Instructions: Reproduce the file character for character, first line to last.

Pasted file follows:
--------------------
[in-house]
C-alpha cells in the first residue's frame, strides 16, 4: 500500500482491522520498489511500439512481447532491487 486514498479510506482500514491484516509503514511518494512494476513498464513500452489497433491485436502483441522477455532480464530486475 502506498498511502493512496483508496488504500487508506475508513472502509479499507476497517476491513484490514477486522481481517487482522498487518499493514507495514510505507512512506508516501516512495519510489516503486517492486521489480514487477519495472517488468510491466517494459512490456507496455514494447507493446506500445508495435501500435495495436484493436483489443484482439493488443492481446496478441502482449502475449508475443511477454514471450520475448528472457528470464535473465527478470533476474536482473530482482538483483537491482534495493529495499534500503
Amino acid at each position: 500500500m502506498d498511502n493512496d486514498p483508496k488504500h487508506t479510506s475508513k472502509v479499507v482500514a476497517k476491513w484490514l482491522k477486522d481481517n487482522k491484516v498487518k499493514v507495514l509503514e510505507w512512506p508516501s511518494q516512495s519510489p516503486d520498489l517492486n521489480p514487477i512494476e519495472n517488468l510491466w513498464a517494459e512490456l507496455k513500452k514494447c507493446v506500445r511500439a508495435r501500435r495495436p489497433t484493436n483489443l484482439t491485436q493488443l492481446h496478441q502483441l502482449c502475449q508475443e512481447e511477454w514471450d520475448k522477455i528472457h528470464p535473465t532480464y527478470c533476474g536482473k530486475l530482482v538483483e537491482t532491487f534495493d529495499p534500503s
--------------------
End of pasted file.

[in-house]
C-alpha cells in the first residue's frame, strides 16, 4: 500500500482491522520498489511500439512481447532491487 486514498479510506482500514491484516509503514511518494512494476513498464513500452489497433491485436502483441522477455532480464530486475 502506498498511502493512496483508496488504500487508506475508513472502509479499507476497517476491513484490514477486522481481517487482522498487518499493514507495514510505507512512506508516501516512495519510489516503486517492486521489480514487477519495472517488468510491466517494459512490456507496455514494447507493446506500445508495435501500435495495436484493436483489443484482439493488443492481446496478441502482449502475449508475443511477454514471450520475448528472457528470464535473465527478470533476474536482473530482482538483483537491482534495493529495499534500503
Amino acid at each position: 500500500m502506498d498511502n493512496d486514498p483508496k488504500h487508506t479510506s475508513k472502509v479499507v482500514a476497517k476491513w484490514l482491522k477486522d481481517n487482522k491484516v498487518k499493514v507495514l509503514e510505507w512512506p508516501s511518494q516512495s519510489p516503486d520498489l517492486n521489480p514487477i512494476e519495472n517488468l510491466w513498464a517494459e512490456l507496455k513500452k514494447c507493446v506500445r511500439a508495435r501500435r495495436p489497433t484493436n483489443l484482439t491485436q493488443l492481446h496478441q502483441l502482449c502475449q508475443e512481447e511477454w514471450d520475448k522477455i528472457h528470464p535473465t532480464y527478470c533476474g536482473k530486475l530482482v538483483e537491482t532491487f534495493d529495499p534500503s